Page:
I had a lot of fun joining Ed on Simple Beep this weekend to talk about Designed by Apple in California and Aqua and Bondi.
In a moment of somewhat unexpected nostalgia at its most recent media event, Apple pointed out that it was the 25th anniversary of the PowerBook. (It’s good to know that, 27 years later, Apple still would rather nobody remember the Mac Portable.) I’ve been a Mac laptop user since the original PowerBook era. That ancient history is my history. Since 1991, Apple has gone through seven distinct eras when it comes to its laptop strategy and design.
Last week, I dropped my 1st generation stainless steel Apple Watch while in the locker room at my gym. It did not survive:
Thankfully, I purchased AppleCare Plus on it, so I made a Genius Bar appointment and took it in. The stores don’t repair these things; they are replaced. Three days later, I got an email to come pick up my replacement. $80 later, I was back in business:
This service replacement is identical to my previous watch, but minus all the broken sapphire. Frustratingly, I had to set it up as a new device, as it was running watchOS 2 out of the box. The whole process took a while last night, but I’m back in action today.
All in all, the process wasn’t too bad. It would have been nice if my store had a replacement in stock, but three days was faster than I was expecting. In those few days, I did find myself missing my Watch, despite it me using it as basically a fitness tracker with iMessage notifications these days. I was little surprised about that feeling, and I’m glad it’s back.
Readers of this site will no doubt know my affinity for the iMac G3. It is an important computer, as it breathed new life into the Macintosh line after the disastrous 1990s. It was cool and fun, and brought things like USB and the Internet to the Mac user base.
However, that’s only part of the story. At the same time as it was selling Bondi, Tangerine and Flower Power desktop computers, Apple was hard at work building its next-generation operating system after acquiring NeXT in 1996. This came after several failed attempts to do so internally. Pink, Taligent and Copland all imploded far short of the finish line.
Even the first attempt at combining Mac OS and NeXTSTEP technology was a miss. Rhapsody was a bold attempt to bring Mac users and developers into a new world, but it didn’t do so in the right way. As Apple struggled in releasing Mac OS X, the iMac helped keep the lights on and customers happy.
Aqua and Bondi is an 80-page examination of these products. In it, I look at what went so wrong inside Apple in the 90s, talk about the software strategies that came and went over the years and, of course, the iMac.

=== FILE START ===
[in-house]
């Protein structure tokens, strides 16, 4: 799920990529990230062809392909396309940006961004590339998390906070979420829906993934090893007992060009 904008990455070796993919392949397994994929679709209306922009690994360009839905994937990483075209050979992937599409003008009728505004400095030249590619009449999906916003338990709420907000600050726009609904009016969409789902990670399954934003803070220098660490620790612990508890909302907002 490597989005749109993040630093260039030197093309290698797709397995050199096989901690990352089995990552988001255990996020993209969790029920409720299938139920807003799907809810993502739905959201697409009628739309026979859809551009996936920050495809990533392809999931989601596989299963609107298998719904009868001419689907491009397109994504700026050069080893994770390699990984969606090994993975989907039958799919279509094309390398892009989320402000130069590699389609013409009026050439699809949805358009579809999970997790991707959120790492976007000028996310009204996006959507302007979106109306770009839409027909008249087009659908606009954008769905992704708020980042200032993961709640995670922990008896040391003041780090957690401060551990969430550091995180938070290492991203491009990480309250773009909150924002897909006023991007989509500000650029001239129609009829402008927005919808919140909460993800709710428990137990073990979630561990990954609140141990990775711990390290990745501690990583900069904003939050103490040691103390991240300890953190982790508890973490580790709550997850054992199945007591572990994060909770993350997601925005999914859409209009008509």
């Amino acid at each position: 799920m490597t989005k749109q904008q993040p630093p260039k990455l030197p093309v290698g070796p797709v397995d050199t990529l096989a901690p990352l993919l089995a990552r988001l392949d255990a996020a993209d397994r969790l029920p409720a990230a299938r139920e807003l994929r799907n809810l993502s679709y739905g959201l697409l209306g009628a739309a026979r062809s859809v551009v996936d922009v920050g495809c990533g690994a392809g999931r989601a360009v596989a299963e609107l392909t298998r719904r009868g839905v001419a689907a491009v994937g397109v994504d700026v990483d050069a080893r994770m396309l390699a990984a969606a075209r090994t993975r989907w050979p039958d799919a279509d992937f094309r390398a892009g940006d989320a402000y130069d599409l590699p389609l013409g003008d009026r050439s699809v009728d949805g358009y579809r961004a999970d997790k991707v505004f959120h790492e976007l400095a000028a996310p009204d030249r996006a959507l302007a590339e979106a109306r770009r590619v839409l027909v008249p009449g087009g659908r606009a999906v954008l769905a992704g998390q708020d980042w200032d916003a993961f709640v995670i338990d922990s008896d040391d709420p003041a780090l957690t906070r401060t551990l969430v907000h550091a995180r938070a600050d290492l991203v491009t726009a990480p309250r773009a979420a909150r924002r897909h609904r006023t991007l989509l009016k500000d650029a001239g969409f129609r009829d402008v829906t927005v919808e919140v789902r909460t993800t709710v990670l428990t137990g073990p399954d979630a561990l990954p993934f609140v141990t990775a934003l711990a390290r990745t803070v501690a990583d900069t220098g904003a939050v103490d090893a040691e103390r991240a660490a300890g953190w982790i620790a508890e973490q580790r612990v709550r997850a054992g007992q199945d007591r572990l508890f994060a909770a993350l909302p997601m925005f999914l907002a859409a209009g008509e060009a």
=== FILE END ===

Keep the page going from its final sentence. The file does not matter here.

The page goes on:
I think you’ll enjoy it. Thanks in advance for the support.
In honor of World AIDS Day, Apple is offering more ways than ever for customers to join (RED) in its mission to create an AIDS-free generation. Apple is the world’s largest corporate contributor to the Global Fund, and this year marks its 10th anniversary of supporting (RED) in the fight to end AIDS.
This year’s program includes some (RED) accessories including an iPhone 7 Smart Battery Case and Apple Watch band. Many developers and The Killers are donating proceeds to the cause.
There’s also this, which really jumped out at me:
Starting tomorrow through December 6, Apple is donating $1 to (RED)’s mission for every purchase made with Apple Pay at any Apple store, on Apple.com or through the Apple Store app, up to $1 million. Bank of America will also make a donation for every Apple Pay transaction using its cards, also up to $1 million.
Very cool. This program is one of the rare good causes Steve Jobs’ Apple was involved in, and it’s great to see it expand under Tim Cook.
Apple has internally announced it will issue a refund to customers who previously paid for an iMac display hinge replacement or repair, according to a recently updated service document obtained by MacRumors.
Apple’s service document acknowledges some 27-inch iMacs shipped between December 2012 and July 2014 may be affected by an issue with the display hinge, resulting in the screen no longer adjusting and continuously tilting forward. The issue appears to be limited to late 2012 and late 2013 models in particular.
My understanding is that this repair is usually about $70 here in the U.S., at least for 27-inch models.1 That price seems pretty cheap to me, as the repair is quite complicated. The display has to be removed, then the entire computer has to be scooped out of the case to access the hinge.
This photo from iFixit’s teardown of the computer shows the hinge on the inside of the back case:
The problem seems to stem from the fact that some of the components in the hinge are made of plastic, and sometimes fail after years of heating and cooling repeatedly. I don’t know if the service parts used in the repair are any better, but I’m glad Apple is making it right for customers with the issue. Drooping iMacs are no fun for anyone.
- I’ve heard that some users have had the repair paid for by Apple on out of warranty machines, but clearly that hasn’t been universally applied. ↩
This week, Myke and I talk about CNN’s acquisition of Beme before answering questions about Relay FM, self employment and Casey Liss.
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